Tubular bells

Tubular bells (also known as chimes) are musical instruments in the percussion family.[1] Their sound resembles that of church bells, carillon, or a bell tower; the original tubular bells were made to duplicate the sound of church bells within an ensemble.[2] Each bell is a metal tube, 30–38 mm (1+141+12 in) in diameter, tuned by altering its length. Its standard range is C4–F5, though many professional instruments reach G5. Tubular bells are often replaced by studio chimes, which are a smaller and usually less expensive instrument. Studio chimes are similar in appearance to tubular bells, but each bell has a smaller diameter than the corresponding bell on tubular bells.

Tubular bells
Chimes/tubular bells (by Yamaha)
Percussion instrument
Other namesChimes
Classification idiophone
Hornbostel–Sachs classification111.232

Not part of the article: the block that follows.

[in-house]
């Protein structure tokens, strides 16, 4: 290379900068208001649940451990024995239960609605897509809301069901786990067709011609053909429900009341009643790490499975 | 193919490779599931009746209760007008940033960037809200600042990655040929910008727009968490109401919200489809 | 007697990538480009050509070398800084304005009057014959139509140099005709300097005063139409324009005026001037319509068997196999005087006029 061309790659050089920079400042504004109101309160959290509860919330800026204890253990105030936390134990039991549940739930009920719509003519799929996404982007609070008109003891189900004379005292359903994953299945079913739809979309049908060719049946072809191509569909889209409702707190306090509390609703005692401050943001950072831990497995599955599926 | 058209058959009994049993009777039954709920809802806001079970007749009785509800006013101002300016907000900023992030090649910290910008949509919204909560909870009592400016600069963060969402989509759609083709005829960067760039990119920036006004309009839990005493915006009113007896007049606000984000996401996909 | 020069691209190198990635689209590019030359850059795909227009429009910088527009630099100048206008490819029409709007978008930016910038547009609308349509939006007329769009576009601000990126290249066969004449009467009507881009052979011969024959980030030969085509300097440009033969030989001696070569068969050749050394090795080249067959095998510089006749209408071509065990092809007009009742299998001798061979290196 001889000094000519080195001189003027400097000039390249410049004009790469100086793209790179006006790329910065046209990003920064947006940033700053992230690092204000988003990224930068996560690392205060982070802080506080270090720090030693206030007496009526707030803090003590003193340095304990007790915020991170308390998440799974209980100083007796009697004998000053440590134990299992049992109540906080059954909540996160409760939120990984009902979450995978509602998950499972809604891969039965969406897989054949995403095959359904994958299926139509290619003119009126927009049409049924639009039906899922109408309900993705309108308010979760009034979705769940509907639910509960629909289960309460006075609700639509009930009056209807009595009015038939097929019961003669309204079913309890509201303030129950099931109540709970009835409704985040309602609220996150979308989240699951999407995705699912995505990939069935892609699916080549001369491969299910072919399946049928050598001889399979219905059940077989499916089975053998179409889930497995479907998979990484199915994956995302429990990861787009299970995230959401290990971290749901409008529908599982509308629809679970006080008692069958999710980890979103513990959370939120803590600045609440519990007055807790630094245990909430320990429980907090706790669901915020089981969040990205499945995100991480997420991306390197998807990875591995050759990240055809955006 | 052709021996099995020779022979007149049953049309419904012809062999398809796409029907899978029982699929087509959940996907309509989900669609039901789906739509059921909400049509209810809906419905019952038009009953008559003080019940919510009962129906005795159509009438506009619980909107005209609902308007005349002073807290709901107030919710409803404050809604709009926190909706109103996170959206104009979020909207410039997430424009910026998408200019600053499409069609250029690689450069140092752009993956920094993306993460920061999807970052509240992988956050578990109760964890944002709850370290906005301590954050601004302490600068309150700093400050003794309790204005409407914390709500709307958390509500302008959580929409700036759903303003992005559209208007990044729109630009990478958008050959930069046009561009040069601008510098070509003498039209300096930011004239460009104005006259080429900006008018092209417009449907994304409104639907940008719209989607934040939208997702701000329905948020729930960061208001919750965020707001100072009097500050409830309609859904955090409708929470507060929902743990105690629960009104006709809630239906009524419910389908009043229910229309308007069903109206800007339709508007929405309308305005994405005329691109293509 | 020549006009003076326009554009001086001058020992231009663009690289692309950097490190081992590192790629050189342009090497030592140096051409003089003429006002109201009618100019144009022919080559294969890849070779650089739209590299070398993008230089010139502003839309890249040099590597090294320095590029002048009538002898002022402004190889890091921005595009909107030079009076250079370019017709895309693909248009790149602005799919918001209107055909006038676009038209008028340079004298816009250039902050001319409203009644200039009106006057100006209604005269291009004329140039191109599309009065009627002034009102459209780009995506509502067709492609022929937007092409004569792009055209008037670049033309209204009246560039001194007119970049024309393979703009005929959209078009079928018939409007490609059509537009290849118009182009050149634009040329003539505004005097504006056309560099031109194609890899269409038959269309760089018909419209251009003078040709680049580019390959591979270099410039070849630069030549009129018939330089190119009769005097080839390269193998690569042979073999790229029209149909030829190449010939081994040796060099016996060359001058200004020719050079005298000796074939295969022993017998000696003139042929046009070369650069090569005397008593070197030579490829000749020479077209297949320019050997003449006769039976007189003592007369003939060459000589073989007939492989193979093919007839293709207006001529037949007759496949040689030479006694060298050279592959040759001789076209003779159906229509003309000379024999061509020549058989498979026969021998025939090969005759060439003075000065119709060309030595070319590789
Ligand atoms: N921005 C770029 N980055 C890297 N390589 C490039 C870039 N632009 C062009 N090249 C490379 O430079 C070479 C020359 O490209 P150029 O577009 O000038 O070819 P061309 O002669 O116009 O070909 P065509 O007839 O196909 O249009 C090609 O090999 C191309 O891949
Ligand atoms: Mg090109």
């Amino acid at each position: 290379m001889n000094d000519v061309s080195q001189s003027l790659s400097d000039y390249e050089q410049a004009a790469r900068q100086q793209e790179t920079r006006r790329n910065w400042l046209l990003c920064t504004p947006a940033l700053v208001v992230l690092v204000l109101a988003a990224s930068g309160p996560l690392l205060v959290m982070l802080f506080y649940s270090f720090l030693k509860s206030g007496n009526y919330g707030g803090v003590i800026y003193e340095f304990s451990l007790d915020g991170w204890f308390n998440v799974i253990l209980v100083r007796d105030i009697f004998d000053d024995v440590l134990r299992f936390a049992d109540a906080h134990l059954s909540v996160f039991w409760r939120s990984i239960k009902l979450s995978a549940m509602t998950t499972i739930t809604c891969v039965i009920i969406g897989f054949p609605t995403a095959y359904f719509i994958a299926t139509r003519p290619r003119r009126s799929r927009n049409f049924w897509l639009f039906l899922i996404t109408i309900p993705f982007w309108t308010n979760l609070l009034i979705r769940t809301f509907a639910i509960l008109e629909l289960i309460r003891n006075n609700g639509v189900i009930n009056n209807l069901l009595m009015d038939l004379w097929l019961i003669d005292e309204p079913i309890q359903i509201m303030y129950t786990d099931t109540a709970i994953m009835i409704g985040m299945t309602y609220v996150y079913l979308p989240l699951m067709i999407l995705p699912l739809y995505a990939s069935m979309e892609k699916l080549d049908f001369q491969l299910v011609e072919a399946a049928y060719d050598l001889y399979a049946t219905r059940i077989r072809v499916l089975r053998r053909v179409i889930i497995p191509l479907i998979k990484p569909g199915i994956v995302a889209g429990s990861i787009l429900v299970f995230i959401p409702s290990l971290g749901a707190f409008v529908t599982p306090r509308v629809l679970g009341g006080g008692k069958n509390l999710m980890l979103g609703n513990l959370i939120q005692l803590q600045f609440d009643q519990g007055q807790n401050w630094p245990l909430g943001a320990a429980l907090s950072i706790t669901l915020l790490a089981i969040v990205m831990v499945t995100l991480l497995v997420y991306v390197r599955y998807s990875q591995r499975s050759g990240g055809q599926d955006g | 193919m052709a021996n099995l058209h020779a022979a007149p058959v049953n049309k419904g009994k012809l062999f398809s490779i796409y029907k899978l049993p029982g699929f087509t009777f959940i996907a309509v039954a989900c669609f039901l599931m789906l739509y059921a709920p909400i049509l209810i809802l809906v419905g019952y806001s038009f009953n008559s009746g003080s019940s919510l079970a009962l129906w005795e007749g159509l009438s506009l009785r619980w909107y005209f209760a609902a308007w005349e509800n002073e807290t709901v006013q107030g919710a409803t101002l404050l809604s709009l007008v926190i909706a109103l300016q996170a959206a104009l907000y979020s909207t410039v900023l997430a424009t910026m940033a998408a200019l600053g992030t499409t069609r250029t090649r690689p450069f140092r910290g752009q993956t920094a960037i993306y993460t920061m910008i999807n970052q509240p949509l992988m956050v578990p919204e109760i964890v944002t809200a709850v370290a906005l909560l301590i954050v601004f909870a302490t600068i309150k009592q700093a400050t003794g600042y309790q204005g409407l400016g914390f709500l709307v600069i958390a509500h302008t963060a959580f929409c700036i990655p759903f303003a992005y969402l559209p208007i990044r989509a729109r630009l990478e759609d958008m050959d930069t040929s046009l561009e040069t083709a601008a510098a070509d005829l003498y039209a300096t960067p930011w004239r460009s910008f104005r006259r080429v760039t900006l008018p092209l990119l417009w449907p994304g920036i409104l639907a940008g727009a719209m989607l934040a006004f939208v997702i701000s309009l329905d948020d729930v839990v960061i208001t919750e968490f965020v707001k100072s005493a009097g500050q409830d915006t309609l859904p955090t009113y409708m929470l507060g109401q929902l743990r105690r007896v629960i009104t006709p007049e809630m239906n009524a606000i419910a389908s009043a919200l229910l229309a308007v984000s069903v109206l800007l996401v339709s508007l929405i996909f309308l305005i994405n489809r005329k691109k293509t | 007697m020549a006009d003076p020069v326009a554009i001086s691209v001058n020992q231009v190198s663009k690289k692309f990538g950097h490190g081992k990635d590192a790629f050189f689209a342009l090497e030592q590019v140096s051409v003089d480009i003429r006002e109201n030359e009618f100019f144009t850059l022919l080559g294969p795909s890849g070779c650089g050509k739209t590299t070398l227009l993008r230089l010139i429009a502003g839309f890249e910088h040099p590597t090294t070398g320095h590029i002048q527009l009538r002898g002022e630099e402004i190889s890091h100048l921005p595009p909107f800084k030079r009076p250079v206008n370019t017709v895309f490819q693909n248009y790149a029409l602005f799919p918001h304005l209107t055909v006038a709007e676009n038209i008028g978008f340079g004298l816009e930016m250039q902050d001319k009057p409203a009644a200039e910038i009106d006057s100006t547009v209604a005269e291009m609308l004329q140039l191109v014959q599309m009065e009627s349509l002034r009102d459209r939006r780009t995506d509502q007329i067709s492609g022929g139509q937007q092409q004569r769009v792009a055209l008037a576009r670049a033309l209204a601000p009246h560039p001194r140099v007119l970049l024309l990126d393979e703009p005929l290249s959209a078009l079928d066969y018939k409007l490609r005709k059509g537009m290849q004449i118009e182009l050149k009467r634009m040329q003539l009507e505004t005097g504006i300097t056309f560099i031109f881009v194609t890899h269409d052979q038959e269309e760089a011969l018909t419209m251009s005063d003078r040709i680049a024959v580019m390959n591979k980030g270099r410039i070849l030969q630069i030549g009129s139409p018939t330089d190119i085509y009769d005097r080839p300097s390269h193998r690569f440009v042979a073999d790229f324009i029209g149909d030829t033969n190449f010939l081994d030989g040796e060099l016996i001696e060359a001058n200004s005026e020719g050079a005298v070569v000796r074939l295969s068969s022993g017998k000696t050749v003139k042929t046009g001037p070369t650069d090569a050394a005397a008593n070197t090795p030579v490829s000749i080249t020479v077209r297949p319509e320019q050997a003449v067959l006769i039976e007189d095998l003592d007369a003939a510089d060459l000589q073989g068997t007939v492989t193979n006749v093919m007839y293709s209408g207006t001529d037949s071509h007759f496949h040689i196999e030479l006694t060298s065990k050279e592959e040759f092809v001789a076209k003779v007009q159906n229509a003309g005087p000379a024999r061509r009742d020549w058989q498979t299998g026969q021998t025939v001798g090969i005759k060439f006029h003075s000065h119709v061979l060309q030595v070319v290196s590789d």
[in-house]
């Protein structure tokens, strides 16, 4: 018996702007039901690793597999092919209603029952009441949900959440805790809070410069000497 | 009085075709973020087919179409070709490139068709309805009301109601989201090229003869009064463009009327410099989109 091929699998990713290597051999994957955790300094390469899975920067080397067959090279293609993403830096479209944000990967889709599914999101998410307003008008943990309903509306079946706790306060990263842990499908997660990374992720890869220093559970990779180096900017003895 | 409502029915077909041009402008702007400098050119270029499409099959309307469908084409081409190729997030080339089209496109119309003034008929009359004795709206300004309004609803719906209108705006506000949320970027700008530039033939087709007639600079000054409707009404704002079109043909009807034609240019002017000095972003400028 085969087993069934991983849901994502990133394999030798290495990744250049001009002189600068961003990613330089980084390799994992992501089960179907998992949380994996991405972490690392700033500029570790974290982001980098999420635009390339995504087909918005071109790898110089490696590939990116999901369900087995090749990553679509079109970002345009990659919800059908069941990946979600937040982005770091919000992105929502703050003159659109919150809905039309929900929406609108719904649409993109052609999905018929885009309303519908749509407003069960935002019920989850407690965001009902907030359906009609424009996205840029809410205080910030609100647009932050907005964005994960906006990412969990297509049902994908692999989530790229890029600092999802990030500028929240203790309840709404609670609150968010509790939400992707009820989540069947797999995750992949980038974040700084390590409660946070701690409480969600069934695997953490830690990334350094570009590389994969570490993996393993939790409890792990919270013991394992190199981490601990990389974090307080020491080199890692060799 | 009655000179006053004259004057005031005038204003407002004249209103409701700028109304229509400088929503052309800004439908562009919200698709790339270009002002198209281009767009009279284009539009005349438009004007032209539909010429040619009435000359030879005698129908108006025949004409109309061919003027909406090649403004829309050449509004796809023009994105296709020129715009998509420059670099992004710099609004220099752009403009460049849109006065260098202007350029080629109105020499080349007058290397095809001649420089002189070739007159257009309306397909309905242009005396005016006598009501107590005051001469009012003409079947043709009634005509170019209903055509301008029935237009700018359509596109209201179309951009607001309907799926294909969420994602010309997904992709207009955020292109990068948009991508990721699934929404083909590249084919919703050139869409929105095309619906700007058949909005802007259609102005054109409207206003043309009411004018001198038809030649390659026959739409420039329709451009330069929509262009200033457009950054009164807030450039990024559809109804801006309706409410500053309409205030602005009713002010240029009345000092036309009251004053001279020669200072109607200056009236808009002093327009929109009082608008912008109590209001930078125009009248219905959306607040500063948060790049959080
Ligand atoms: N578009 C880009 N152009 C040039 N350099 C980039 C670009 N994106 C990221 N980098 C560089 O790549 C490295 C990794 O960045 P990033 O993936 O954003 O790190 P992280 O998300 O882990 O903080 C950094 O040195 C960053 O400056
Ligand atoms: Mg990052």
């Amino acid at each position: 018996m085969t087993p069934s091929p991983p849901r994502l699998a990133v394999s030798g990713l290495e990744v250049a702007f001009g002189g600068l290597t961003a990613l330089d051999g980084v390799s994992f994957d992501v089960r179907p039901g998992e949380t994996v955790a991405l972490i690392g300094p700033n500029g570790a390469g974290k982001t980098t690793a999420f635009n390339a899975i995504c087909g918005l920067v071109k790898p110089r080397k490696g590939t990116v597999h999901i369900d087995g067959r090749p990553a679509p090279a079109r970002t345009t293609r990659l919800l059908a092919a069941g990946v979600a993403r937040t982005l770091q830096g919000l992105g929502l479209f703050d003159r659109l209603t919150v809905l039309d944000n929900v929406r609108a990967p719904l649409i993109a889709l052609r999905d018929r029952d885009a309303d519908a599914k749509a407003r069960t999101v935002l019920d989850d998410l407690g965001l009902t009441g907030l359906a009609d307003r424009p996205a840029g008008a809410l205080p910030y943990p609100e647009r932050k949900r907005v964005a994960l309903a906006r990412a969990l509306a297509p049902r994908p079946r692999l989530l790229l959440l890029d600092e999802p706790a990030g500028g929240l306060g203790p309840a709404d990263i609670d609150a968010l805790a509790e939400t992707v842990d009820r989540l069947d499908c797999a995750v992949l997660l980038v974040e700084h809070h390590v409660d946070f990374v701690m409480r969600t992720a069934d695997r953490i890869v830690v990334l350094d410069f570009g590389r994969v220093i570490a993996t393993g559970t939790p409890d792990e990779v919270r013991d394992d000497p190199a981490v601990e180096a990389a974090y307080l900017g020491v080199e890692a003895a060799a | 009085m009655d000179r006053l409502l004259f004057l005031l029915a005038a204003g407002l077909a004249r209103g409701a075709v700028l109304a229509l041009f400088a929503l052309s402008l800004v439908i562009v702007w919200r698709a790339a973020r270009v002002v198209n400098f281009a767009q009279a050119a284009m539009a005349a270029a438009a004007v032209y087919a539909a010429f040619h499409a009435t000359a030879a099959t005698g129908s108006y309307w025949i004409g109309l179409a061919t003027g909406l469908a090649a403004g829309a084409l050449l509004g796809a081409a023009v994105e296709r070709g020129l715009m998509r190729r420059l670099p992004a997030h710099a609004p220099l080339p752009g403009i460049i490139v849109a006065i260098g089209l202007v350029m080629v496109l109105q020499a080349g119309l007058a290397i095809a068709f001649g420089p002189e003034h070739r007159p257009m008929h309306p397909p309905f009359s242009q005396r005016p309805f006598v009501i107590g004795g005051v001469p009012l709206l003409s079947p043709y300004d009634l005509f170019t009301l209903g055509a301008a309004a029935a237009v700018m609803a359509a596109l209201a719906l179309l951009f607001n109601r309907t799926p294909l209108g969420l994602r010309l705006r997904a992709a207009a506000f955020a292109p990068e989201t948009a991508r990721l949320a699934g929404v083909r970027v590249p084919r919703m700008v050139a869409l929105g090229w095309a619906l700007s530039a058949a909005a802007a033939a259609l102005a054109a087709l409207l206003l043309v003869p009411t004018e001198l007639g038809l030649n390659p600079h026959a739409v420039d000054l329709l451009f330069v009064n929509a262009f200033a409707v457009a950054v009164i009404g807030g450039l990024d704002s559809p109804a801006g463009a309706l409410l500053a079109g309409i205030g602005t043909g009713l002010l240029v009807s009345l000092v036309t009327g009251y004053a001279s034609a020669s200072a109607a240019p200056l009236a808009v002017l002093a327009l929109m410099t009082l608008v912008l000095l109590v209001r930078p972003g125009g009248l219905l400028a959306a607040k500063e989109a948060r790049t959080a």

(Sets of percussion tubes)
Playing range
C4–F5 standard; extended range can include C4–G5, bass F3–B3, but can vary
Builders
Deagan, Adams, Yamaha, Jenco, Premier Percussion
Adams Bass Chimes, range F3–B3

Tubular bells are sometimes struck on the top edge of the tube with a rawhide- or plastic-headed hammer. Often, a sustain pedal will be attached to allow extended ringing of the bells. They can also be bowed at the bottom of the tube to produce a very loud, very high-pitched overtone.

The tubes used provide a purer tone than solid cylindrical chimes, such as those on a mark tree.

Chimes are often found in orchestral and concert band repertoire. It rarely plays melody, instead being used most often as a color to add to the ensemble sound. It does have solos occasionally, often depicting church bells.[2]

Play 

In tubular bells, modes 4, 5, and 6 appear to determine the strike tone and have frequencies in the ratios 92:112:132, or 81:121:169, "which are close enough to the ratios 2:3:4 for the ear to consider them nearly harmonic and to use them as a basis for establishing a virtual pitch".[3] The perceived "strike pitch" is thus an octave below the fourth mode (i.e., the missing "1" in the above series).